Staffordshire Wildlife Trust is celebrating the beginning of its 125-year lease of the Roaches.
The Trust and the Peak District National Park Authority are holding an historic handover event today (1 May) at the spectacular 975 acre estate.
BMC representatives will be present. Rob Dyer, BMC access & conservation officer said: “The Roaches is an iconic climbing and walking area and one of the jewels in the crown of the Peak District. It’s great to see the SWT taking a keen interest in walking and climbing and in the BMC as the voice for this community. We’re looking forward to working with them in the future to make sure the interests of climbers and hill walkers are well represented on the estate.”
He continued: "The change in management should have little if any effect on public access as the estate is designated as CROW Open Access land. Hopefully SWT will be embarking on some badly needed footpath repair work, particularly to the steps between the Lower and Upper Tier and just above the steps."
TV naturalist and award-winning wildlife cameraman Simon King will be staging a special fundraising talk for the Trust after the handover event. Simon, who is President of The Wildlife Trusts said: “This is a momentous day for Staffordshire Widllife Trust and the National Park Authority and I’m delighted to be sharing it with them."
The Trust, which is the county’s leading nature conservation charity with over 16,000 members, will be continuing the excellent work of the National Park Authority on the Roaches. Its priorities are to constantly improve the Roaches as a fantastic place for people to visit, ensure it is a thriving wildlife habitat and to provide local people and user groups with many opportunities to get involved in caring for the estate.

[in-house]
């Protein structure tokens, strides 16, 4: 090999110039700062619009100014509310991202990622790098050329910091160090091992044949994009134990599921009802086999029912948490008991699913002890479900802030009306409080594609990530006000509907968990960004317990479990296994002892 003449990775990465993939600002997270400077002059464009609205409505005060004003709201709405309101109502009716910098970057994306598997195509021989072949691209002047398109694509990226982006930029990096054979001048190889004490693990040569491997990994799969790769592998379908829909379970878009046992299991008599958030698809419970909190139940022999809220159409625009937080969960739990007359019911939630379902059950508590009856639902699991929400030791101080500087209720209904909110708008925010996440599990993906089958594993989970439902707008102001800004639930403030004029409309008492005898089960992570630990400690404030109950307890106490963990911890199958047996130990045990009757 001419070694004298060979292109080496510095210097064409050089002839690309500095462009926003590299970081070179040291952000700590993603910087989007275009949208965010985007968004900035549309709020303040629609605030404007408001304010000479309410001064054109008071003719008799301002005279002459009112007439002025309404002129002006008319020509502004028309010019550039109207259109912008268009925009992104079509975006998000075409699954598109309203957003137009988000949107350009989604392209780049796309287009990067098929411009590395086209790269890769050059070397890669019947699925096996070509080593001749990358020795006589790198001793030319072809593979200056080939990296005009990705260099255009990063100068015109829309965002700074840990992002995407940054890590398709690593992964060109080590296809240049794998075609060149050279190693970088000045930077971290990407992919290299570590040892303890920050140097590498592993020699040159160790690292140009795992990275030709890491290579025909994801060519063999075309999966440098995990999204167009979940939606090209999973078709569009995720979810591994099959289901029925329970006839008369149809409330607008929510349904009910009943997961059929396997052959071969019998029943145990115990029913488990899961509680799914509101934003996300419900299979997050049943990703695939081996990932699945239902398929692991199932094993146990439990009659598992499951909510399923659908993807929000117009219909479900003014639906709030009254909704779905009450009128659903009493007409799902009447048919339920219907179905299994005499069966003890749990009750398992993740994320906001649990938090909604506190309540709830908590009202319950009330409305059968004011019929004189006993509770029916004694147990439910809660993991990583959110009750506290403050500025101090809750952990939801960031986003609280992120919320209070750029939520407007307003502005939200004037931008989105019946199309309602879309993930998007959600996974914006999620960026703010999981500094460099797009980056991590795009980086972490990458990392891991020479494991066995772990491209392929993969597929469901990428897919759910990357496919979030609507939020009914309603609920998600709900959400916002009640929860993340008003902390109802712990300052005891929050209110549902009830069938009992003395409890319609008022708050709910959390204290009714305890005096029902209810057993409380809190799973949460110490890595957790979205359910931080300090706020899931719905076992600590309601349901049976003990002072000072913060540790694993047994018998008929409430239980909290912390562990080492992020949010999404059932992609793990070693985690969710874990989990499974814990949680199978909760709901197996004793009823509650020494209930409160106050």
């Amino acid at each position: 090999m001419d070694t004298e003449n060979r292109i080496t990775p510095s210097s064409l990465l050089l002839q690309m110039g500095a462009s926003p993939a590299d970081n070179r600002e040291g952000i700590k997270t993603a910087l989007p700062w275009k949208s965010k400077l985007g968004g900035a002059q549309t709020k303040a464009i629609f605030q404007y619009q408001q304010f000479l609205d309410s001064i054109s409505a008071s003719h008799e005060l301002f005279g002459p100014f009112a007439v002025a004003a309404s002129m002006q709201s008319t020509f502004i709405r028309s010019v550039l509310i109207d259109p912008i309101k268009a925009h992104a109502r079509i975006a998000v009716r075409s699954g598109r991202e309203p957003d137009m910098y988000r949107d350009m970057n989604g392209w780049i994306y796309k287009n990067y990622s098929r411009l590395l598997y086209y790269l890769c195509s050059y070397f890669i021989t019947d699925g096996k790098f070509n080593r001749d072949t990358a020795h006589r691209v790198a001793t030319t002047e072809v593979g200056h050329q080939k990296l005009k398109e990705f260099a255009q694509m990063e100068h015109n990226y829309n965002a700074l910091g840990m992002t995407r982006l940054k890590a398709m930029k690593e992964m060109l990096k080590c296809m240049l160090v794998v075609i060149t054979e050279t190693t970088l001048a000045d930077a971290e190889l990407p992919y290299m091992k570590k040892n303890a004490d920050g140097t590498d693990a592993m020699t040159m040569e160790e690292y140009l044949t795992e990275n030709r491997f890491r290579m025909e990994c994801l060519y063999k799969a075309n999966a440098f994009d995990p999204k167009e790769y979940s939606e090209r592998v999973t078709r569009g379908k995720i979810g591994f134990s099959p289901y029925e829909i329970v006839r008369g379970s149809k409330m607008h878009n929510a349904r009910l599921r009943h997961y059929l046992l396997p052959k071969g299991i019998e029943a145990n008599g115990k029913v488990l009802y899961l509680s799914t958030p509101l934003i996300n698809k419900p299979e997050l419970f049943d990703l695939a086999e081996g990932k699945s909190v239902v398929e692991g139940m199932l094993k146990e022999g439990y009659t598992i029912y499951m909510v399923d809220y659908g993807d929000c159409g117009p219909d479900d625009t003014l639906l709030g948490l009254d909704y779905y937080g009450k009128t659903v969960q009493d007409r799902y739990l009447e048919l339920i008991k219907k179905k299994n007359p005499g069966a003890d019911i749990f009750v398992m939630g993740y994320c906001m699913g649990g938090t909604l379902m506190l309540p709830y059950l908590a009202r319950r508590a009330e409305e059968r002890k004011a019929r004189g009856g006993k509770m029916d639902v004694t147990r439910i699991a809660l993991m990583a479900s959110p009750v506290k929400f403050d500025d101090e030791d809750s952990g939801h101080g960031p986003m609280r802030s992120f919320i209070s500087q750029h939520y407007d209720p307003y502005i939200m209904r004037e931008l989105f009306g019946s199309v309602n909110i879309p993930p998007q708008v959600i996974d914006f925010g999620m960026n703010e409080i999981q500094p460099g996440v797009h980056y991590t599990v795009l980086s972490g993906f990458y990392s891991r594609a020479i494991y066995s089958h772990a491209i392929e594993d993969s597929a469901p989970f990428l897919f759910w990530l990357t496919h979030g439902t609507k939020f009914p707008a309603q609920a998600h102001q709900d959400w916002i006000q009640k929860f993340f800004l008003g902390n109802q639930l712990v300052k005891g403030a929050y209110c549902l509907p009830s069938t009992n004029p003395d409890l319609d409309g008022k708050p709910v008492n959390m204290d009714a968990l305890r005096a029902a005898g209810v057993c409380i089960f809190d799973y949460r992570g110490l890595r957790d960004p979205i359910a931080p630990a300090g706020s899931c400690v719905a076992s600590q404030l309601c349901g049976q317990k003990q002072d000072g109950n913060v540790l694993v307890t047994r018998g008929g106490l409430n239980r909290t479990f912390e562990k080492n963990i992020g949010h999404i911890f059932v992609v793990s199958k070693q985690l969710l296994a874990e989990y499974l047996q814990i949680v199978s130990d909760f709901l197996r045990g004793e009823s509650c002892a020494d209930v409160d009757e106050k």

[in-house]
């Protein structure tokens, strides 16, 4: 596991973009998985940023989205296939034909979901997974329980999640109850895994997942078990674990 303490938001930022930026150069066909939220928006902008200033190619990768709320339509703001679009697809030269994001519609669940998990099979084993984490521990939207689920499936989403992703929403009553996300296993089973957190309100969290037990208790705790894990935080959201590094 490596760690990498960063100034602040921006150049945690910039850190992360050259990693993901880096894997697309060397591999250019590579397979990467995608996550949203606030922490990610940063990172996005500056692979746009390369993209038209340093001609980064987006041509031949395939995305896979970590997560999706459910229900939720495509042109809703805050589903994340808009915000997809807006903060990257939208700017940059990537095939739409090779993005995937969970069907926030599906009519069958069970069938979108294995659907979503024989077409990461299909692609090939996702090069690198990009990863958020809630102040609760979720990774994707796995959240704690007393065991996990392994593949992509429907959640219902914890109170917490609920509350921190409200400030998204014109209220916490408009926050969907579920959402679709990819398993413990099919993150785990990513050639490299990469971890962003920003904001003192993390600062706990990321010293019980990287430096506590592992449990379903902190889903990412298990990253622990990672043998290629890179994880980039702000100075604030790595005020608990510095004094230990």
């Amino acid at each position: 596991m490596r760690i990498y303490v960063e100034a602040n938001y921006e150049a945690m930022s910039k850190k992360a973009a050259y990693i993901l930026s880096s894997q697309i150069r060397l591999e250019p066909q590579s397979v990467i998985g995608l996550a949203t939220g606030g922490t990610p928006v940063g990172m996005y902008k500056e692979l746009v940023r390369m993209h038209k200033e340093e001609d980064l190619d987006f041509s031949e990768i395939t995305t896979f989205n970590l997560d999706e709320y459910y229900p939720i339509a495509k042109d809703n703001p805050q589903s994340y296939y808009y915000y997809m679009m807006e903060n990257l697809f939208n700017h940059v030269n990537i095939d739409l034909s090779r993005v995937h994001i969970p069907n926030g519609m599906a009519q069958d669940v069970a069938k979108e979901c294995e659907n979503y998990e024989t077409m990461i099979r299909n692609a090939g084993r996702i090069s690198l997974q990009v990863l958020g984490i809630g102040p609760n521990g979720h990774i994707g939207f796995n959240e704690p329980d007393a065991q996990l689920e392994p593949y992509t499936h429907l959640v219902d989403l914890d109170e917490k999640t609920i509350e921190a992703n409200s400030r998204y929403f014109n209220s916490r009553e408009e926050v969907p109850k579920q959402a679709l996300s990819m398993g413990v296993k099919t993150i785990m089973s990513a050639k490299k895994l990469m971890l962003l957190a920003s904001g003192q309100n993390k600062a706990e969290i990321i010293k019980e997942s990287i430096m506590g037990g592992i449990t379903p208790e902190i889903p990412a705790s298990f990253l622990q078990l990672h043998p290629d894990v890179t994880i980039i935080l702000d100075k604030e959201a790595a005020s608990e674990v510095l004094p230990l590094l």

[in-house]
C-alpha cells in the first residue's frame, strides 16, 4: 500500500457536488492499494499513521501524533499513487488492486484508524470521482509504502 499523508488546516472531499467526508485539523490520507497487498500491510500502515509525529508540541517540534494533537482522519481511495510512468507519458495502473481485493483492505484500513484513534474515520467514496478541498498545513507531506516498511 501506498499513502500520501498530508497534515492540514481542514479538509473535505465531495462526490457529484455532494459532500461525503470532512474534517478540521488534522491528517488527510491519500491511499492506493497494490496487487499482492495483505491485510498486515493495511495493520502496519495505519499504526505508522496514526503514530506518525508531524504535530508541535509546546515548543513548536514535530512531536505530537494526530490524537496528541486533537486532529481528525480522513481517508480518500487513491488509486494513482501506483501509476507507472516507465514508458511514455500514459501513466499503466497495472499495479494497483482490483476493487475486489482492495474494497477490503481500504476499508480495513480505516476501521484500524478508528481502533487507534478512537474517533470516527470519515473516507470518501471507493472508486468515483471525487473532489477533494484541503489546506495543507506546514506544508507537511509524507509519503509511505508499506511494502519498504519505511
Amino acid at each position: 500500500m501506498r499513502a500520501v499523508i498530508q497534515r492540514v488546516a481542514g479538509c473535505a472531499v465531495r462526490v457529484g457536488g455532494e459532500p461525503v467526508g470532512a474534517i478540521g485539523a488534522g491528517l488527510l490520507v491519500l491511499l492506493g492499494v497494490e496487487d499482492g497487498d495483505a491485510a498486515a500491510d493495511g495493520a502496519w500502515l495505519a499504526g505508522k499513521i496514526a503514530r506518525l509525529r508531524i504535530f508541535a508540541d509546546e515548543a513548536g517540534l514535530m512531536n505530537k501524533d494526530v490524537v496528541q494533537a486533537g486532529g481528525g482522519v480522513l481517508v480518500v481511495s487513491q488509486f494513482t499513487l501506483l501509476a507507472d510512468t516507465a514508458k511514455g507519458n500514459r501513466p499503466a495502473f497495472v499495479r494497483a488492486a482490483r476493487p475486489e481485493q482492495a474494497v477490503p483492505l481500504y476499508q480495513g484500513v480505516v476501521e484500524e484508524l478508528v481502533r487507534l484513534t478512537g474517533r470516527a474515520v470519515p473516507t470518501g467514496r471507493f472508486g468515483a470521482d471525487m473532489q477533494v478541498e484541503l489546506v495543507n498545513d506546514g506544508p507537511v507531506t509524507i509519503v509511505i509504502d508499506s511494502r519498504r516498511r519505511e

Guy Corbett-Marshall, Chief Executive of Staffordshire Wildlife Trust, said: “As guardians of this magnificent landscape, we’ll work hard to improve access to and enjoyment of the Roaches, as well as protecting and enhancing its unique wildlife.
“The area is protected both nationally and internationally for its wildlife and rare wild habitats, and we’re so lucky to have it on our doorsteps. We’re extremely excited about getting started and we hope that lovers of the Roaches will join us as members so they can support us in caring for this special landscape.”
Jim Dixon, Chief Executive of the Peak District National Park Authority added: “We’re confident that the future of the Roaches is bright for wildlife, walkers, climbers and all who love this unique place, thanks to this far-sighted partnership between the National Park Authority and Staffordshire Wildlife Trust.”
One of the first jobs being undertaken by the Trust’s new Roaches warden, Jeff Sim, will be to set up a regular conservation volunteer group to give people an opportunity to get involved in caring for the estate. The group will help to carry out work such as habitat restoration and footpath repairs.
The Trust will be managing the Roaches to make it into a fantastic habitat for wildlife with the support of a 10-year Natural England Higher Level agreement. This will help to fund the management of the land in an environmentally-sensitive way, by, for example, using grazing animals to maintain the precious moorland habitat.
In addition to its designation as a SSSI (Site of Special Scientific Interest), the Roaches is part of the South Pennine Moors Special Area for Conservation and Special Protection Area. These are both European conservation designations which recognise the area’s internationally important habitats, blanket bog and upland moorland, and for the breeding, feeding, wintering and migration of many rare species.
You can receive email updates from the Trust about the Roaches by sending an email to firstname.lastname@example.org
with ‘Roaches update’ in the subject box.
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